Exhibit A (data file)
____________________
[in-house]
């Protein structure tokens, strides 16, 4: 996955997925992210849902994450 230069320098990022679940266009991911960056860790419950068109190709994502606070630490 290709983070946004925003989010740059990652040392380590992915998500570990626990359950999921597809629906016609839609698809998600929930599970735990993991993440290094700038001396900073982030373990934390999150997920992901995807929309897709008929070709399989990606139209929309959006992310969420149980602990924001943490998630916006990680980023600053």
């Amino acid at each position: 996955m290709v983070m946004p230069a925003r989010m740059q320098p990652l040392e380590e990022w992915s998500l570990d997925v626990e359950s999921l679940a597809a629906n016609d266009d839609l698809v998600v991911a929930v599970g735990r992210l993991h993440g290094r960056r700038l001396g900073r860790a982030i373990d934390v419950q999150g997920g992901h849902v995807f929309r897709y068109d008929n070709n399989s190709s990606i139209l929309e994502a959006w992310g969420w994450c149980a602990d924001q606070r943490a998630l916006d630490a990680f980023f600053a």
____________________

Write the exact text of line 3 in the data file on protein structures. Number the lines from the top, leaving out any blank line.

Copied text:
């Amino acid at each position: 996955m290709v983070m946004p230069a925003r989010m740059q320098p990652l040392e380590e990022w992915s998500l570990d997925v626990e359950s999921l679940a597809a629906n016609d266009d839609l698809v998600v991911a929930v599970g735990r992210l993991h993440g290094r960056r700038l001396g900073r860790a982030i373990d934390v419950q999150g997920g992901h849902v995807f929309r897709y068109d008929n070709n399989s190709s990606i139209l929309e994502a959006w992310g969420w994450c149980a602990d924001q606070r943490a998630l916006d630490a990680f980023f600053a």